Presentation on theme: "The shape of things to come: changing demographic structure, future society and health. Gresham College 2015 Christopher Whitty."— Presentation transcript:
The shape of things to come: changing demographic structure, future society and health. Gresham College 2015 Christopher Whitty
William Petty One of the earliest proponents of demography with John Graunt. Gresham Professor of Music 1651/2. Physician, astronomer, linguist, economist, naval architect, MP and FRS.
Mortality by age, England and Wales 1968-10 The life expectancy of UK babies 2015 94 (g) and 91 (b)
“Africa is experiencing some of the biggest falls in child mortality ever seen, anywhere.” And the same is true in Asia and Latin America. (Economist 2012)
Drivers of demographic change Rapidly falling child mortality, especially in poorer countries. Rising average age of mortality in adults. Fertility- number of children per woman. -Socioeconomic development and female education. -Availability of contraception. 66 countries remain with high fertility levels (>3.2 children/woman). Low-fertility countries (<2.0 children/woman) increased from 51 in 1994 to 70 in 2014. Migration.
80 75 70 65 60 55 50 45 40 35 30 25 20 15 10 5 0 Males Females Deficits due to AIDS Projected population structure in 2020 Population (thousands) Age in years Source: US Census Bureau, World Population Profile 2000 Projected population structure with and without the AIDS epidemic, Botswana, 2020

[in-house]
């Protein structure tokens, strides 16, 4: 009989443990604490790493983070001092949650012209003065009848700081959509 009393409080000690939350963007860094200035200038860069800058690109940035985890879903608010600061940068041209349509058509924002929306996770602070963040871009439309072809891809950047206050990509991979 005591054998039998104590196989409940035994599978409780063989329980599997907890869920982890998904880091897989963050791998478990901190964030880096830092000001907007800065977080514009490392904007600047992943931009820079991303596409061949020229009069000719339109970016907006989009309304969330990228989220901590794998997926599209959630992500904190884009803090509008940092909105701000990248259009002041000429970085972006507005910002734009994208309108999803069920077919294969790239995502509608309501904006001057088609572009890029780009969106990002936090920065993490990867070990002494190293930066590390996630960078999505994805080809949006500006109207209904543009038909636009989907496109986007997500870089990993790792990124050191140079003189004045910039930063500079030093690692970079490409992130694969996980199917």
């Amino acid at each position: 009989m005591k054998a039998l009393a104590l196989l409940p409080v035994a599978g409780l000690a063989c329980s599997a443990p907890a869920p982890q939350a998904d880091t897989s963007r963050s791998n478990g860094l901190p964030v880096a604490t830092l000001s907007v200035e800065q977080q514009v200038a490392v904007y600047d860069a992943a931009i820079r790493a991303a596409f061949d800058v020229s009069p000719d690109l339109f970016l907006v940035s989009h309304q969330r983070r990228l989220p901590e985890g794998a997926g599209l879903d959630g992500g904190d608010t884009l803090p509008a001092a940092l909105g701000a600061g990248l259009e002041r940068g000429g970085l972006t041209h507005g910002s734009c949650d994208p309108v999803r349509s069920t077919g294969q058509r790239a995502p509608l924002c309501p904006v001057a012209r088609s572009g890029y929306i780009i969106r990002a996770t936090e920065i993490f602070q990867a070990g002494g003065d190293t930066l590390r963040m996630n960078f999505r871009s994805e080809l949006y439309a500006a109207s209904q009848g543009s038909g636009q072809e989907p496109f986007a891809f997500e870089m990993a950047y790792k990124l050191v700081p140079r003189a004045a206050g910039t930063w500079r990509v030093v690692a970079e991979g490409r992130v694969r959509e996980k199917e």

UK demographic transition and effect of WW2, wealth and contraception
Migration into and out of London by age (ONS 2014). Of 8.4 million population, 197,000 moved into London, 252,000 moved out in 2013. In- young adults for work. Out- families and children, retiring, university/college. This keeps London forever young, exporting age.
Net flow between other cities and London 2009- 2012 (GO-Science) Two-thirds of graduates move to London. Movement of young people from north and West to London, and outflow to South-East and South-West
Age support ratio 2015: persons of working age / state pension (ONS)
Age support ratio (working/pensioner), 1993- 2033 (ONS)
Improving health at the extremes of life- two of the great challenges for our generation. One in three UK babies born in 2015 will live to 100. The opportunities, economics and stability of the world they will live in will be profoundly affected by current demographic shifts. Health drives demography- which affects health. How and where will we care for them in their old age?